Machine 15



by RandyfromPennywise USER (34 Reviews)
May 21st, 2008 | 10 replies

Release Date: 2008 | Tracklist

Review Summary: Millencolin continue to show me why they are one of my favourite bands.

Regurgitator wrote one of the most ironic songs ever with their album-opener “I Like Your Old Stuff Better Than Your New Stuff” from 1997’s Unit. It’s a sentiment that we all know well. It’s ‘cooler’ to like the old stuff. No one wants to be seen to be jumping on the bandwagon. It really, really shits me when I hear Punk Rawkers ignorantly snorting off the fact that “Pennybridge is Millencolin’s best album”. Yeah, it was a great album, but probably no better than Kingwood. And certainly not better than Machine 15.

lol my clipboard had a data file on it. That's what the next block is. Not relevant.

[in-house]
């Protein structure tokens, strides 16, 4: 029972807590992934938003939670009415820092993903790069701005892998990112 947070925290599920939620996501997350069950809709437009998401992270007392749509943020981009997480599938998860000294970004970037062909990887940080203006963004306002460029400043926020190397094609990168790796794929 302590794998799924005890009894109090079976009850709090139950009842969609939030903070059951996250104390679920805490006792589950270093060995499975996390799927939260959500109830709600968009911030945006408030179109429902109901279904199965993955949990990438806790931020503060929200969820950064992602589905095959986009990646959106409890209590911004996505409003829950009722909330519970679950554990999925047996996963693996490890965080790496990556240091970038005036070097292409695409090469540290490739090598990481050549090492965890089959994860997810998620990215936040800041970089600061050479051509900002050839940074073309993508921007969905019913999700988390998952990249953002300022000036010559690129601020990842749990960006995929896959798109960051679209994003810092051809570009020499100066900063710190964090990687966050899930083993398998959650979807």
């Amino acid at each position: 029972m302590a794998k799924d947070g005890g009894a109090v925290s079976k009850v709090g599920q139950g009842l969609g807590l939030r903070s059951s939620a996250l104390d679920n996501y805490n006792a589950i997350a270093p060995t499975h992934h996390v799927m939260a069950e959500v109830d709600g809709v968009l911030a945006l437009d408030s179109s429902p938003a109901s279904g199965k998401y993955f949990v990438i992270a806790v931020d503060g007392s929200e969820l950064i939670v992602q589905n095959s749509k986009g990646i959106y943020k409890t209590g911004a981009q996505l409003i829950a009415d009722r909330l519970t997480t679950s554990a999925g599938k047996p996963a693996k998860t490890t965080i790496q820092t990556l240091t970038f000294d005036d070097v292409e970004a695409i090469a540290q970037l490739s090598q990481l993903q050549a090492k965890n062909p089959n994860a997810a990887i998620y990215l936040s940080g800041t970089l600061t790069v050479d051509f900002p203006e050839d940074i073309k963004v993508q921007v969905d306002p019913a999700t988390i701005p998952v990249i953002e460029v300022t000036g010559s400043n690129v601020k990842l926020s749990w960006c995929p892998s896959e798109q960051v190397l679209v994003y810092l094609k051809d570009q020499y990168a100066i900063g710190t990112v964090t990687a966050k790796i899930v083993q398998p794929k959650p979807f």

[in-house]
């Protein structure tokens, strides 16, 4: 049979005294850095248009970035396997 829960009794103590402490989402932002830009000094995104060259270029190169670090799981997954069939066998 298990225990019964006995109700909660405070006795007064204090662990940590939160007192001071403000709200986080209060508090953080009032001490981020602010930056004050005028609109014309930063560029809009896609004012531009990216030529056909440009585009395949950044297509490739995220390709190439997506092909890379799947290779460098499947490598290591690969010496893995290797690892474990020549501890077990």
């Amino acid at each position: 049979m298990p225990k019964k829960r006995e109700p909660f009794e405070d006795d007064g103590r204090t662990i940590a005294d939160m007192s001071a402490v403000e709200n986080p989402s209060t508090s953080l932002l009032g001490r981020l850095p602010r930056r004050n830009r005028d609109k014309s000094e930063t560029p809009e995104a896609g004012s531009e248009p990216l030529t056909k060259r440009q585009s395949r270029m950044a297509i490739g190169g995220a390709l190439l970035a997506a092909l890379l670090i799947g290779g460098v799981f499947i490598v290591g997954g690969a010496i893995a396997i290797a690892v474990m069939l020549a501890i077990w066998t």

I avoid calling Millencolin “Punk” anymore. Technically, they probably are, but the Rock influence on their music since 2000 has been significant enough to merit a partial change in genre. But it’s not only their genre that’s changed since the turn of the century: their attitude, maturity and influences have all genuinely evolved – for the better. While I love all Millencolin, the regard with which Same Old Tunes is held is quite honestly ridiculous. A great début album, no doubt, but it doesn’t hold a candle to any of their last four albums. I guess it gets back to the sentimental sides of us. Punk Rockers must find it hard to embrace change. Millencolin didn’t find it so challenging, and the result is more of their brilliant mix of Punk and Rock. (Which is not Punk Rock.) Brand New Game embodies the band’s maturity and development. The album is named in honour of the band’s 15-year anniversary, and Brand New Game has packed a 15-year retrospective in to three-and-a-half minutes. This one should bring a smile to the face of every Millencolin fan. It doesn’t hurt that it’s one of the strongest songs from the album, either.